Best & Worst Moments At 2017 Grammy Awards
Here are some of the best and worst moments from the 59th Grammy Awards. (For highlights and coverage of the winners, click here.)
LET IT REIGN
Beyoncé took her Queen Bey status to a whole new level. A performance of “Love Drought” and “Sandcastles” that blended video images, dance, and creative staging, earned the pregnant-with-twins superstar a standing ovation. What else can be said? This is Beyoncé’s world and we only live in it.
The tribute to the 40th anniversary of Saturday Night Fever — featuring Demi Lovato, Tori Kelly, Little Big Town and Andra Day — was a trip down memory lane for Bee Gees fans. It was also good enough to (hopefully) inspire younger viewers to explore the Bee Gees catalogue. Watching the trio’s only surviving member, Barry Gibb, sing along to “How Deep Is Your Love” was heartbreaking.
When Tyler Joseph and Josh Dun of Twenty One Pilots heard their band’s name called as winner of Best Pop Duo/Group Performance, they stripped off their pants and walked up on stage in their boxer-briefs. Joseph went on to explain that, years ago, the aspiring rock stars — while hanging out together in their underwear — had vowed to accept their first Grammy Award while pantless. In addition to treating the Grammy audience to some bare male legs, the band inspired every young artist. And, receiving the award from Nick Jonas — no stranger to flashing his undies — was icing on the cake.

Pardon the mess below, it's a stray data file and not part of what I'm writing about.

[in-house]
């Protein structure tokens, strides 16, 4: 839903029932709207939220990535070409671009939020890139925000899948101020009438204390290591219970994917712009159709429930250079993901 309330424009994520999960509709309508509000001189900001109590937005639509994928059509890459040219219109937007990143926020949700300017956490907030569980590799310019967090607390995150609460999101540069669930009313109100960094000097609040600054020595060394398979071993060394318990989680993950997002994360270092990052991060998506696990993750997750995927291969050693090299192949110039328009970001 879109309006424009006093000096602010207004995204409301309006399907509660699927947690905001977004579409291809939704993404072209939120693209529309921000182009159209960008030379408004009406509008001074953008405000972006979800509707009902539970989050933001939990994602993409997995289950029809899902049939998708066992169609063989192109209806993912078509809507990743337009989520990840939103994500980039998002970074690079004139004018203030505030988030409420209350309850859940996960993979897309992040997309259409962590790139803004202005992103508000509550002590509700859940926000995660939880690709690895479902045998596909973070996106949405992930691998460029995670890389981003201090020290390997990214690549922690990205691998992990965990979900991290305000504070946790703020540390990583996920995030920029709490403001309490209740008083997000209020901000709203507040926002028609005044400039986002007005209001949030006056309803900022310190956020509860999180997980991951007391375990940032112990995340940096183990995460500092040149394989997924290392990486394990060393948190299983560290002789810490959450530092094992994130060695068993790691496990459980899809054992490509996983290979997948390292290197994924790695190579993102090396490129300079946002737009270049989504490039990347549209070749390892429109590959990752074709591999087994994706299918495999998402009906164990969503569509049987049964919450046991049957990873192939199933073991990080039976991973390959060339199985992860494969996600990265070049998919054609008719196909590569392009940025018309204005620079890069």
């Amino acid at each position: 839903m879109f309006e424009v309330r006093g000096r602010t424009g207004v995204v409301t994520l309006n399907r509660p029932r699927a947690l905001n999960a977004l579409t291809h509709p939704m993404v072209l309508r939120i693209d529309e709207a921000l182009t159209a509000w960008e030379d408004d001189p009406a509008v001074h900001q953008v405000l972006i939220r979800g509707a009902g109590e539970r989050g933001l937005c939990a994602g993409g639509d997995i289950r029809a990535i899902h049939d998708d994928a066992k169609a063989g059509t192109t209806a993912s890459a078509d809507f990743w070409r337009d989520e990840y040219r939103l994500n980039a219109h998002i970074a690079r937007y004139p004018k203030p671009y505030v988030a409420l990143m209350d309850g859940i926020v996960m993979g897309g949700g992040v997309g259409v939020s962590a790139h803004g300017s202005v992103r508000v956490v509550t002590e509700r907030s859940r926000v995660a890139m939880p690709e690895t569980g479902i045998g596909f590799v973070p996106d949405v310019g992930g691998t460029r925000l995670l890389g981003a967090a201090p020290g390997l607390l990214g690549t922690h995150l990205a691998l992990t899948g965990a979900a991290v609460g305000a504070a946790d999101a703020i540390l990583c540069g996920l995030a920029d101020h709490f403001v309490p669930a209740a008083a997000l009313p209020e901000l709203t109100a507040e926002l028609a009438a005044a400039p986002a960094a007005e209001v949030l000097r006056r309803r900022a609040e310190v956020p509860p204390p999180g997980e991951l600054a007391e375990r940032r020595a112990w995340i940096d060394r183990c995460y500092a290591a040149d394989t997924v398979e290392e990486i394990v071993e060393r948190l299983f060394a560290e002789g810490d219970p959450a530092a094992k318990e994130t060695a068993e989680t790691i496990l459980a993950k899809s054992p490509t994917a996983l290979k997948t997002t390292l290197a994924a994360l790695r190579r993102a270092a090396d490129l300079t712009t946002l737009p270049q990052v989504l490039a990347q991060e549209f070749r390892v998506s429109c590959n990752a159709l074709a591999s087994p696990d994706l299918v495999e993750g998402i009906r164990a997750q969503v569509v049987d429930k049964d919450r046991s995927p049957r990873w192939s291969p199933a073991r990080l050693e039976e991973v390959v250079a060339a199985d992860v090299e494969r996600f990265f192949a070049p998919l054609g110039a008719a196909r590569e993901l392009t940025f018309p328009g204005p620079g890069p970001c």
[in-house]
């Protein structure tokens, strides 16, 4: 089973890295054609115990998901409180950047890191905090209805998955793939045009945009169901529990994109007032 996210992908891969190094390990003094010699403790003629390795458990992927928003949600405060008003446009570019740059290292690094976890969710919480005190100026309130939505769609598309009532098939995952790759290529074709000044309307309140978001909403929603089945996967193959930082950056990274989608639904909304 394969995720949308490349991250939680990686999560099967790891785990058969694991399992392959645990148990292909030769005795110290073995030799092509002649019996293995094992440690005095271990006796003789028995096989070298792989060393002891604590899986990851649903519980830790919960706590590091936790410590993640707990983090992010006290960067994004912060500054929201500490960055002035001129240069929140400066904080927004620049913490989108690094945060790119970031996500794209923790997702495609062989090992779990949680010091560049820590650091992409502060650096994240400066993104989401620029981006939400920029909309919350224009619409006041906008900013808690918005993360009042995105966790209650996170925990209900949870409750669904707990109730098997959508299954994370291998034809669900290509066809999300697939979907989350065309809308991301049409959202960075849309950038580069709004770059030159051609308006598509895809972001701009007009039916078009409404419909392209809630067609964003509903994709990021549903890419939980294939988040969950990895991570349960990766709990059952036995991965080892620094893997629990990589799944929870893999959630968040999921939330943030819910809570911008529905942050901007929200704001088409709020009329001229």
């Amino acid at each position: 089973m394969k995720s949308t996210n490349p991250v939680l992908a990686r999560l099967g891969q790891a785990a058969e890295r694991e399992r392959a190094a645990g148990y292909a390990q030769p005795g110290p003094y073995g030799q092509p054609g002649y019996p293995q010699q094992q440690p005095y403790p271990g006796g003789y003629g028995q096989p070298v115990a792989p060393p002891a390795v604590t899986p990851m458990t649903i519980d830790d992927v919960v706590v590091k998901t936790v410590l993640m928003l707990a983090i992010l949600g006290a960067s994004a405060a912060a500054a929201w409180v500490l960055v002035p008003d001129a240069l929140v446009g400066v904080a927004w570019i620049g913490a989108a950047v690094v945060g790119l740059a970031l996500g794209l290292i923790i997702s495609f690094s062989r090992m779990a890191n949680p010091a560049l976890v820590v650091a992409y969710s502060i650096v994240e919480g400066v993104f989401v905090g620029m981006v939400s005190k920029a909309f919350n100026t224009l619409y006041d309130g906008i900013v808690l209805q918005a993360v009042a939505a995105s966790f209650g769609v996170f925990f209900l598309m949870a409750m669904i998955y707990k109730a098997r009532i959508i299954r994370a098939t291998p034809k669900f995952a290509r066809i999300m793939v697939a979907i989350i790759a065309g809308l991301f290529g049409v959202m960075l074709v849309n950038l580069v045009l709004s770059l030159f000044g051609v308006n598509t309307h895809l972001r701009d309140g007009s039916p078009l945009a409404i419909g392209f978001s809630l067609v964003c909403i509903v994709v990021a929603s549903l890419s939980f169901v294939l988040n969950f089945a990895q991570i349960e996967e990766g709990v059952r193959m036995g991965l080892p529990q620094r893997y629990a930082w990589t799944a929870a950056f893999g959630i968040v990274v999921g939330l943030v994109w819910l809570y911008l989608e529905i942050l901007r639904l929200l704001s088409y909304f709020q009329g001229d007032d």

STOPPING FAST LOVE
There was nary a dry eye in the house by the time Adele finished her tribute to the late George Michael. Shortly after she started singing a slowed-down arrangement of George Michael’s “Fast Love,” she suddenly stopped, cursed, and apologized profusely. Adele said she “can’t mess this up for him.” By the time it was over, the singer was emotional and looked disappointed — but the audience was on its feet. Some have complained Adele made George’s moment all about her but most agree it was the night’s most honest moment.
LITERALLY A MISSTEP
Host James Corden’s intentionally awkward entrance at the top of the show was supposed to be funny but came off as dated slapstick. He’s a funny and creative guy so the bit seemed beneath him. His Grammy-themed rap had the potential to save the moment but mostly fell flat — especially if you are Sturgill Simpson.
Sure, it’s live TV but it’s a music show. So, there’s no excuse for having a non-working microphone in front of Metallica’s James Hetfield during the band’s fiery collaboration with Lady Gaga. Why did no one rush out with a new one? Tsk tsk. Adding insult to injury, Laverne Cox failed to say “Metallica” when introducing the performance.
THE SHOW GOES ON
The Grammys show was scheduled to run three hours but went on for more than 3.5 hours. Considering that all but a handful of the 84 awards were handed out during the pre-show, this was an unnecessarily long celebration.